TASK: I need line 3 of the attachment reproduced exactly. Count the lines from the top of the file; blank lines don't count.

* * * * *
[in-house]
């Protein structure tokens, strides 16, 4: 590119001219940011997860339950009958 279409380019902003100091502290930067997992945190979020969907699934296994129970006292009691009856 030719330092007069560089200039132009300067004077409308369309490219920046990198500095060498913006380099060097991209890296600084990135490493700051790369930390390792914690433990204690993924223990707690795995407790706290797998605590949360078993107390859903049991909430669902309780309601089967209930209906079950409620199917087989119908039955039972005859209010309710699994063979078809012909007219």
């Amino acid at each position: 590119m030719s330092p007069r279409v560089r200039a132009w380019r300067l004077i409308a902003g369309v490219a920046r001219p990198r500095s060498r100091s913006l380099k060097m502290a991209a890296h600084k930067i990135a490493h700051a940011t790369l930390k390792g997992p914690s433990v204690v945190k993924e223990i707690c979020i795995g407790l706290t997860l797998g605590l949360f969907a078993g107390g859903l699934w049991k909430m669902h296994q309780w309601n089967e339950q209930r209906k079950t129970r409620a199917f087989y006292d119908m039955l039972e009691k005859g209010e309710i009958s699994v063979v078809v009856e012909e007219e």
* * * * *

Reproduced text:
């Amino acid at each position: 590119m030719s330092p007069r279409v560089r200039a132009w380019r300067l004077i409308a902003g369309v490219a920046r001219p990198r500095s060498r100091s913006l380099k060097m502290a991209a890296h600084k930067i990135a490493h700051a940011t790369l930390k390792g997992p914690s433990v204690v945190k993924e223990i707690c979020i795995g407790l706290t997860l797998g605590l949360f969907a078993g107390g859903l699934w049991k909430m669902h296994q309780w309601n089967e339950q209930r209906k079950t129970r409620a199917f087989y006292d119908m039955l039972e009691k005859g209010e309710i009958s699994v063979v078809v009856e012909e007219e």